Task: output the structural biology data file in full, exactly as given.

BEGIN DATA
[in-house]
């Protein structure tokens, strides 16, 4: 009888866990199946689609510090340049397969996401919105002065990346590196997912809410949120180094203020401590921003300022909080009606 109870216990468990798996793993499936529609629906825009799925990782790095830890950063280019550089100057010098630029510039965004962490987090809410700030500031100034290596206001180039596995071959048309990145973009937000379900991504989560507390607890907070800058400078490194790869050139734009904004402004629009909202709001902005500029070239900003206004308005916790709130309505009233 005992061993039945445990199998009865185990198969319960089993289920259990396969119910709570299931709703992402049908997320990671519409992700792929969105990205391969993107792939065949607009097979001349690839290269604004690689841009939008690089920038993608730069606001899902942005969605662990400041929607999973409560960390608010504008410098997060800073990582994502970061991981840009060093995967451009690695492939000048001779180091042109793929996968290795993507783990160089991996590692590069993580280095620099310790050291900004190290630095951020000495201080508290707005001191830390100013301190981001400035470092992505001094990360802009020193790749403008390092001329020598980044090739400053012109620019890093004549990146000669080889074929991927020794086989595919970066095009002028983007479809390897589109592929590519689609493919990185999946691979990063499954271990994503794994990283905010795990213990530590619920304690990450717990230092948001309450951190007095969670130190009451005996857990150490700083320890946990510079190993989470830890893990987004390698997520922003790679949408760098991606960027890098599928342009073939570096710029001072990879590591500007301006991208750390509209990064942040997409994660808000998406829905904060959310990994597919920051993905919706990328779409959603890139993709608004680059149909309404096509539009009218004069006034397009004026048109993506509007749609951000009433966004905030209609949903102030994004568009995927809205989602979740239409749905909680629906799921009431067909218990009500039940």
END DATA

[in-house]
């Protein structure tokens, strides 16, 4: 009888866990199946689609510090340049397969996401919105002065990346590196997912809410949120180094203020401590921003300022909080009606 109870216990468990798996793993499936529609629906825009799925990782790095830890950063280019550089100057010098630029510039965004962490987090809410700030500031100034290596206001180039596995071959048309990145973009937000379900991504989560507390607890907070800058400078490194790869050139734009904004402004629009909202709001902005500029070239900003206004308005916790709130309505009233 005992061993039945445990199998009865185990198969319960089993289920259990396969119910709570299931709703992402049908997320990671519409992700792929969105990205391969993107792939065949607009097979001349690839290269604004690689841009939008690089920038993608730069606001899902942005969605662990400041929607999973409560960390608010504008410098997060800073990582994502970061991981840009060093995967451009690695492939000048001779180091042109793929996968290795993507783990160089991996590692590069993580280095620099310790050291900004190290630095951020000495201080508290707005001191830390100013301190981001400035470092992505001094990360802009020193790749403008390092001329020598980044090739400053012109620019890093004549990146000669080889074929991927020794086989595919970066095009002028983007479809390897589109592929590519689609493919990185999946691979990063499954271990994503794994990283905010795990213990530590619920304690990450717990230092948001309450951190007095969670130190009451005996857990150490700083320890946990510079190993989470830890893990987004390698997520922003790679949408760098991606960027890098599928342009073939570096710029001072990879590591500007301006991208750390509209990064942040997409994660808000998406829905904060959310990994597919920051993905919706990328779409959603890139993709608004680059149909309404096509539009009218004069006034397009004026048109993506509007749609951000009433966004905030209609949903102030994004568009995927809205989602979740239409749905909680629906799921009431067909218990009500039940």